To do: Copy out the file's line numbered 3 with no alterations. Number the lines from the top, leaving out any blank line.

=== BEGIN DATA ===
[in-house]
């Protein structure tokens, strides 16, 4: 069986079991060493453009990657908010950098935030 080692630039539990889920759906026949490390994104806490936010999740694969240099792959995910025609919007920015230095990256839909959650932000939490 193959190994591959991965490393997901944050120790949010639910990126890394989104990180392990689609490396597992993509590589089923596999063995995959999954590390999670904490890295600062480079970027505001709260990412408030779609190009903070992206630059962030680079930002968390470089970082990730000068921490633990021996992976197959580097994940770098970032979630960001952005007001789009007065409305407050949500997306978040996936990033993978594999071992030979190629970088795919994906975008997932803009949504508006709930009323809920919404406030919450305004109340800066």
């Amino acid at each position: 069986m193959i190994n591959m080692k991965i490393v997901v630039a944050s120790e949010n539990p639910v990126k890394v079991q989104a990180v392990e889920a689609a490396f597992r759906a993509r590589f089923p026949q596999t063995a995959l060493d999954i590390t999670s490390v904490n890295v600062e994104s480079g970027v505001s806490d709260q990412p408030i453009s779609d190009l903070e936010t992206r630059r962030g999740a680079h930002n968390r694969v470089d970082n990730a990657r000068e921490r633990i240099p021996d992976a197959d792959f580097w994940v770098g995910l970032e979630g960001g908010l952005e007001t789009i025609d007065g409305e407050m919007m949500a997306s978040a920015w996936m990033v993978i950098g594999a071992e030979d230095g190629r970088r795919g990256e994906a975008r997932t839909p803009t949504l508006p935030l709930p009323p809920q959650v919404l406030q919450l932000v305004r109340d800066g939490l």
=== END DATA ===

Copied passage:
């Amino acid at each position: 069986m193959i190994n591959m080692k991965i490393v997901v630039a944050s120790e949010n539990p639910v990126k890394v079991q989104a990180v392990e889920a689609a490396f597992r759906a993509r590589f089923p026949q596999t063995a995959l060493d999954i590390t999670s490390v904490n890295v600062e994104s480079g970027v505001s806490d709260q990412p408030i453009s779609d190009l903070e936010t992206r630059r962030g999740a680079h930002n968390r694969v470089d970082n990730a990657r000068e921490r633990i240099p021996d992976a197959d792959f580097w994940v770098g995910l970032e979630g960001g908010l952005e007001t789009i025609d007065g409305e407050m919007m949500a997306s978040a920015w996936m990033v993978i950098g594999a071992e030979d230095g190629r970088r795919g990256e994906a975008r997932t839909p803009t949504l508006p935030l709930p009323p809920q959650v919404l406030q919450l932000v305004r109340d800066g939490l």